Fostering innovations by inducing foresight ‘Making innovations happen’ is a story of two young managers – Paul and Jiao, the main protagonists of the book. They have been tasked with driving innovations in their respective companies, but in their day-to-day lives with their firms, they seem to generate more unanswerable questions about the innovation conundrum. In their search of a solution, they stumble upon a new framework, called the ‘Innovation Foresight’ program (or the IF program) that ensures equal focus on innovation and short term stock market performance.
This framework, enables an objective way of measuring and improving the following key capabilities that are necessary for innovations:
1. The company’s capability to generate accurate foresights about future innovations
2. The company’s capability to identify targets for ‘innovations’, ‘fast catch-up’ and ‘catch-up’
3. The company’s capability to plan and deploy resources to achieve its innovation plan.
The book explains the IF program in details and also makes a compelling argument for the need to modify the compensation of CEOs, the leadership team and the board by introducing a measure of ‘long-term performance achieved primarily through innovation’.
The book introduces new concepts like ‘Prescience error’, ‘Obstinacy error’, ‘adrift projects’ and suggests how these can be combined with innovation-led business performance to assess this compensation. The book also offers quite a few deep insights into various aspects of innovations. It explains the subtle factors (called ‘drags’) that drive the behavior of employees toward not sharing out-of-the-box ideas. It also explores ‘democratization of innovation’ — a term and concept that is often thrown around rather loosely in conversations and means different things to different people.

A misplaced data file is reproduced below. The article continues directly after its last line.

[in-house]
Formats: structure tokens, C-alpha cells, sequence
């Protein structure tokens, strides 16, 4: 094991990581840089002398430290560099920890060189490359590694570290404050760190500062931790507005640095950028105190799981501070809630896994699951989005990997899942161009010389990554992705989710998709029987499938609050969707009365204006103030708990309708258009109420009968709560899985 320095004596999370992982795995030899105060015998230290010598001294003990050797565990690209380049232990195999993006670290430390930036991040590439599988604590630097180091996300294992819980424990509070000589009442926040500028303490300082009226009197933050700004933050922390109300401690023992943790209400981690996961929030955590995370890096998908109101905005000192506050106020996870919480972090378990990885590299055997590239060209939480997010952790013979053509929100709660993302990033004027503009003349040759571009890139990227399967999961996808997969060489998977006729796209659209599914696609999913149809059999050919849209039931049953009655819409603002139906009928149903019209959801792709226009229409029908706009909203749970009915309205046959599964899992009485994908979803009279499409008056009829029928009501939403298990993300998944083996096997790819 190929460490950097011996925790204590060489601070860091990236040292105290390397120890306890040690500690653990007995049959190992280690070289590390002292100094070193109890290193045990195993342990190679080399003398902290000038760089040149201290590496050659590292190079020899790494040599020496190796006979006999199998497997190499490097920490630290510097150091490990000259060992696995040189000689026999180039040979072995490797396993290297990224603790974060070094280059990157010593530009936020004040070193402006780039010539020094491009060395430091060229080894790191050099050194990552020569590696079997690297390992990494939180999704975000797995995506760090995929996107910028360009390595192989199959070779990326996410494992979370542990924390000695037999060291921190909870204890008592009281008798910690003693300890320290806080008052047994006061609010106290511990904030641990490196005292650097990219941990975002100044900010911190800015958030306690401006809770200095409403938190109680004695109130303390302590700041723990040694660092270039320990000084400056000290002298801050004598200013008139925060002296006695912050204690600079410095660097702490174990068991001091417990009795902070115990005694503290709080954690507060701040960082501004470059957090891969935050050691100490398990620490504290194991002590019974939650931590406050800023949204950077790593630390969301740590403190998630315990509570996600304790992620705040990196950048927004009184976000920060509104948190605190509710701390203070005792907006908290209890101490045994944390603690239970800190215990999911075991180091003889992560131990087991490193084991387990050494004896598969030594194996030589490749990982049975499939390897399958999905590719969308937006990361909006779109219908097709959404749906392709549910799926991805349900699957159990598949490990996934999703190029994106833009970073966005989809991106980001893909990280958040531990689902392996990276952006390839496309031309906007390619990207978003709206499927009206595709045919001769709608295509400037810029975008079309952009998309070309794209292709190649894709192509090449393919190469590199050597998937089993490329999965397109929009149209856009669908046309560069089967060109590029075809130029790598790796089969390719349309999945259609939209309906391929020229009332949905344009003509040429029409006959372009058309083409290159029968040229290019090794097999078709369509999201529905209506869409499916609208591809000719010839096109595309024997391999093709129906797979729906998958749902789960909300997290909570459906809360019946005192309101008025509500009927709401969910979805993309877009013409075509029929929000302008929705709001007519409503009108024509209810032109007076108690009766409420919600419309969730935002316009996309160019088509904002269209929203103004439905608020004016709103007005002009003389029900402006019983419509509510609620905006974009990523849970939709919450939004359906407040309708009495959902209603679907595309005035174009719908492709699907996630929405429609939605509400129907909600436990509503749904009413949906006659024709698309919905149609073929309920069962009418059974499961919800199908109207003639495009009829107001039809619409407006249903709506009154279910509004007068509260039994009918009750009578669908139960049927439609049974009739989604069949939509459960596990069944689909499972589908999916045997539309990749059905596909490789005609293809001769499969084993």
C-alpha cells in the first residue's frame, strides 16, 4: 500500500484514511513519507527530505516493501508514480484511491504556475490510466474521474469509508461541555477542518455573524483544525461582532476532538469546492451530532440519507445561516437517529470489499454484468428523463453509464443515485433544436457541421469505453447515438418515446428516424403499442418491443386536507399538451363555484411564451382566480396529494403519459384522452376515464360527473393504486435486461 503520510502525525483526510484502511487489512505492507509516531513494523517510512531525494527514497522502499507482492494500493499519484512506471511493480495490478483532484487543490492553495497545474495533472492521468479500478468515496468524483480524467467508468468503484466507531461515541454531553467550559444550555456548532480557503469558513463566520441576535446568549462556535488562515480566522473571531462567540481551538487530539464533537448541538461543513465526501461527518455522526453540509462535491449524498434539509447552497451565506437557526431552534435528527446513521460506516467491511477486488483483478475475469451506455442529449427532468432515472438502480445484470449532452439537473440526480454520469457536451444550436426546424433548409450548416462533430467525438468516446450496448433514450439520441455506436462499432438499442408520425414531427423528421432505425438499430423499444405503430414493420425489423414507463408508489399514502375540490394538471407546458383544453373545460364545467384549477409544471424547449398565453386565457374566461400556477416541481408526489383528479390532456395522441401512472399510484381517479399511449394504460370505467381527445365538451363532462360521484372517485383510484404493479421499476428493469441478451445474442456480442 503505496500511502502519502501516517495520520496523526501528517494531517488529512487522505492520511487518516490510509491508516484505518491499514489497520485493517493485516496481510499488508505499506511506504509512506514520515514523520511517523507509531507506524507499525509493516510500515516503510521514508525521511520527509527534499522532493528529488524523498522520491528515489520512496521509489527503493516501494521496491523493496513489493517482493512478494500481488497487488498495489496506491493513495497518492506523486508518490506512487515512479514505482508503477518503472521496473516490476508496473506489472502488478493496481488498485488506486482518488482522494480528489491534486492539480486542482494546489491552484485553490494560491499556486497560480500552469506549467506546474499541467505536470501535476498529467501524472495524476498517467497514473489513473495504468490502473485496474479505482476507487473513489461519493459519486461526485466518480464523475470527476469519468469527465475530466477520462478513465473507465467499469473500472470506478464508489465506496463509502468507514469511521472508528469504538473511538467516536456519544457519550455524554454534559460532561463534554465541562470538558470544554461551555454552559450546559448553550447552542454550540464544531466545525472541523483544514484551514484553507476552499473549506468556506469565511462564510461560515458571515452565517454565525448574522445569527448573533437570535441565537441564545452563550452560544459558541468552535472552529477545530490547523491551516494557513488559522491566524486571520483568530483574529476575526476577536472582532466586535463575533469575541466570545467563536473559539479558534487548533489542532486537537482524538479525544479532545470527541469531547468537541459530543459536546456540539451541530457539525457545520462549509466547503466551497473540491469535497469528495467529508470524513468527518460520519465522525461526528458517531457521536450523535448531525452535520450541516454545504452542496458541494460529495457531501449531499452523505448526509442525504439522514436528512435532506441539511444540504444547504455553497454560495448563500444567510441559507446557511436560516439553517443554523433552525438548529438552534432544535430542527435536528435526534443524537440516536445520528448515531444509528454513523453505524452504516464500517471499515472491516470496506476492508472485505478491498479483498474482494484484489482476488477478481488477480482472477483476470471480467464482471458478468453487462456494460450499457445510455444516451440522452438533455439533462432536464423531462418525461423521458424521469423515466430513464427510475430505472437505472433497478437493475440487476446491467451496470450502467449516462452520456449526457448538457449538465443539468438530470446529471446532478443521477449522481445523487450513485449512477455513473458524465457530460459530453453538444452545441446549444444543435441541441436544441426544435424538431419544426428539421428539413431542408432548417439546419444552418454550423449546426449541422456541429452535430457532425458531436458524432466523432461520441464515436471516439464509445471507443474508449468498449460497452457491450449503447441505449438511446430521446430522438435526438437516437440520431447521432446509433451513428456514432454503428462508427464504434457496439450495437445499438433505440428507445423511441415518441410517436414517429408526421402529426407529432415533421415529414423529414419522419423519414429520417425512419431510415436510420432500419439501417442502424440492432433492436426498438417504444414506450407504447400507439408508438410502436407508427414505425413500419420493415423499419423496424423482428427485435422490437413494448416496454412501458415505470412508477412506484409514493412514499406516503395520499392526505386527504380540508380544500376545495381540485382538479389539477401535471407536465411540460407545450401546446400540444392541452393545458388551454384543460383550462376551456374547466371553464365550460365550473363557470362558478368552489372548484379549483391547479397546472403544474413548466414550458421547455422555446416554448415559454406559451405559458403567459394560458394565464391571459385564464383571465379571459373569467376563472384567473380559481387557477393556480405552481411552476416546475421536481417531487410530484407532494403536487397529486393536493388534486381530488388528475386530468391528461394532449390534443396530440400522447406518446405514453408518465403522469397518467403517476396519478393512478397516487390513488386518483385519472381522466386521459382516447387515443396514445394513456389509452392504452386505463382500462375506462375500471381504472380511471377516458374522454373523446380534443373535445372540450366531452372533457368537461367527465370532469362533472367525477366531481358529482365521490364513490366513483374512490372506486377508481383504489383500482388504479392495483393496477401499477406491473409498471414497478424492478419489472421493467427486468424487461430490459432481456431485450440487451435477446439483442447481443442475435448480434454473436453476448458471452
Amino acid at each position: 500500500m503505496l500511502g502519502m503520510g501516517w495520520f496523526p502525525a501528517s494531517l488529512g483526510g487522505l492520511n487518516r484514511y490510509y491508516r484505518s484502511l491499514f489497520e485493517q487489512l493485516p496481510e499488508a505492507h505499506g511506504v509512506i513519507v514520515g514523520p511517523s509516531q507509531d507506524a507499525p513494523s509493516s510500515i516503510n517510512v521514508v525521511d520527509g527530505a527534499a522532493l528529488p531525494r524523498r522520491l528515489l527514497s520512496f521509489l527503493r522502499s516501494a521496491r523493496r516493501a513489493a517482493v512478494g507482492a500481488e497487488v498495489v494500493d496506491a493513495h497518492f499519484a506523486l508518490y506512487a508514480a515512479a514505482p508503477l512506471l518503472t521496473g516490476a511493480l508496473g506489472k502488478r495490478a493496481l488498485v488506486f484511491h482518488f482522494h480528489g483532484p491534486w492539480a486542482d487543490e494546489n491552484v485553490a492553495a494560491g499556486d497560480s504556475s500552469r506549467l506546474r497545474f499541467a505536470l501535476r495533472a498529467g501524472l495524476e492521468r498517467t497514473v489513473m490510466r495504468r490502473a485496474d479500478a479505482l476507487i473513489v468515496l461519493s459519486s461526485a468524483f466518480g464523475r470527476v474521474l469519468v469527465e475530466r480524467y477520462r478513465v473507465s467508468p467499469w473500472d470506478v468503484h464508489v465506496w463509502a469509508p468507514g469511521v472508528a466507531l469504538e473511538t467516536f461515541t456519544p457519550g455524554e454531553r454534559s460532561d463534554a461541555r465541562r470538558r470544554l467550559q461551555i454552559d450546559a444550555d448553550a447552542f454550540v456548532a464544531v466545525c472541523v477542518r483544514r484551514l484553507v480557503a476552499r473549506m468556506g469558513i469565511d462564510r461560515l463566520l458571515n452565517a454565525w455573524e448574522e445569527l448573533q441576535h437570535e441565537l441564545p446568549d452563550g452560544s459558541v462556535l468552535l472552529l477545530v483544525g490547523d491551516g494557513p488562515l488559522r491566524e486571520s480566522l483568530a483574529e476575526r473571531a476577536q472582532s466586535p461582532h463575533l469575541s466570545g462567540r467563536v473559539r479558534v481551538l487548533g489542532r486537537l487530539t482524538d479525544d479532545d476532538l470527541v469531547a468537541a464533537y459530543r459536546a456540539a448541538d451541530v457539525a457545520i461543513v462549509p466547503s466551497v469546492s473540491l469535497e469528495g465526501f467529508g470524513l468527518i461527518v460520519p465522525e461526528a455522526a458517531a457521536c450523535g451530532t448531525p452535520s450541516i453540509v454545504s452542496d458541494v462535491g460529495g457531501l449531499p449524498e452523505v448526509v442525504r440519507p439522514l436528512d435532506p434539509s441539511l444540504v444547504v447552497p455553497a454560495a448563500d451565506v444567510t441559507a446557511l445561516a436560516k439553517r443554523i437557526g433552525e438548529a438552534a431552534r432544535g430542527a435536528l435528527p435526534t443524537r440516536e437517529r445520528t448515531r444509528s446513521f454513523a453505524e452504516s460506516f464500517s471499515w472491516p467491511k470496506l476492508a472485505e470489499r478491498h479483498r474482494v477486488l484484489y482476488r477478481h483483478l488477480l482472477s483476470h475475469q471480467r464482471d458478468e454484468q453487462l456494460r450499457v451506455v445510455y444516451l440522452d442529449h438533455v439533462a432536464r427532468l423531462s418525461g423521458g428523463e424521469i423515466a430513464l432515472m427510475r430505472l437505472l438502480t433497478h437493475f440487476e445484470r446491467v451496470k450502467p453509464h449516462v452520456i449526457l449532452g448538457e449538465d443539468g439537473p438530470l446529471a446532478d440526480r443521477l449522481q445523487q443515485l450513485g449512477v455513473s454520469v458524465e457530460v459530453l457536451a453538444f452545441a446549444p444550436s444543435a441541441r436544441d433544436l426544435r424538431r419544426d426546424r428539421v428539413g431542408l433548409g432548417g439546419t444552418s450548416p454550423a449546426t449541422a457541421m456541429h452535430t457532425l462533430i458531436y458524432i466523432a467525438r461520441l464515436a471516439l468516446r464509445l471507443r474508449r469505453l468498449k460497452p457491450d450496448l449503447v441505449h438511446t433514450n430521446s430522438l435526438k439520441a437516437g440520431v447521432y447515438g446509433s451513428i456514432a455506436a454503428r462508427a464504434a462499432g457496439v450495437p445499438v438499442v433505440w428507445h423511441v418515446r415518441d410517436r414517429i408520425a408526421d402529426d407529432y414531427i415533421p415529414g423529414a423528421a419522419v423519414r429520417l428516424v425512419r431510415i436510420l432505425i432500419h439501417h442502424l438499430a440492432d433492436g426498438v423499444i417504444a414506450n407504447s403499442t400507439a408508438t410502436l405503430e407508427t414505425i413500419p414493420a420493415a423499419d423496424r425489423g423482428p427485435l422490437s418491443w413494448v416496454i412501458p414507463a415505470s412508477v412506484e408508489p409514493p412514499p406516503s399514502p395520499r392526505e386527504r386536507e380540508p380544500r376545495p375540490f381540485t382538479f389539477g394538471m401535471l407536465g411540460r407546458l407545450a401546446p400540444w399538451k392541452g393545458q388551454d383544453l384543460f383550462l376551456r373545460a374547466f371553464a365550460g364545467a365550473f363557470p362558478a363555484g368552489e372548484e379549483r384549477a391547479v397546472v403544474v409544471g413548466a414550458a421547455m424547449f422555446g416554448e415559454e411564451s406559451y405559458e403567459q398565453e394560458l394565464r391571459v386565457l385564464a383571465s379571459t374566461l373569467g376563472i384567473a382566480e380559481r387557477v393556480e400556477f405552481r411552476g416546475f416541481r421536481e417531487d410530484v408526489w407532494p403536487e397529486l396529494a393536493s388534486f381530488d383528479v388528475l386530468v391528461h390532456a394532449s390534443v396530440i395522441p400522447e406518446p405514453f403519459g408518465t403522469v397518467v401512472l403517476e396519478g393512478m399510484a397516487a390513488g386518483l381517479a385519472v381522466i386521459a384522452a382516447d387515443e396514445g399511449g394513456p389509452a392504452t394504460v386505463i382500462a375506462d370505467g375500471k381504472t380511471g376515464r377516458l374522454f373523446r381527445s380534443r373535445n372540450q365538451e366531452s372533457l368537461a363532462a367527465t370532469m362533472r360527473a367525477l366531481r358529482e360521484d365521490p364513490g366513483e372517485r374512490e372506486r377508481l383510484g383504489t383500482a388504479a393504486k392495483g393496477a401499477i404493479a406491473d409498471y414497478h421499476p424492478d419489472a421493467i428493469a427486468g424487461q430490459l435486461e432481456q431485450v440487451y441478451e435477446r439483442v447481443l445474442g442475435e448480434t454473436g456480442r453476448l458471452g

The book explains some novel ways for how best to drive ‘adrift projects’ (projects without a business case) and use ‘soft measures’ to democratize innovations. Over the last two decades, a lot of research has been conducted on the subject of innovation. Several academicians have proposed valuable frameworks and lessons for corporations to stimulate and execute innovations. While these frameworks and concepts are very valuable, most companies do not ever reach the stage at which they can actually leverage them.
The companies often falter on innovation due to the following common fears:
Am I missing a great idea?
Will I miss my short term targets?
Is the strength of my innovation portfolio good?
Will I succeed or fail?
Will I be able to cannibalize existing products, processes, business models and infrastructure?
The IF program along with several out-of-box pragmatic ideas discussed in the book seem to be a panacea for all the above fears. The managers or CEO will no more be blamed or fired for missed innovation opportunities! They will be able to make innovations happen.
image credit: wikimedia
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Ravi Arora is a Vice President at Tata Sons and is responsible for facilitating Innovation, Knowledge Management and Benchmarking programs. He is also responsible for facilitating Performance Excellence in a few Tata companies using the Tata Business Excellence Model. Ravi has been leading the innovation program at Tata Sons. He has partnered with Tata companies on their innovation programs and has created a few corporate programs to support companies in building a better ecosystem for innovation. Follow him @raviarora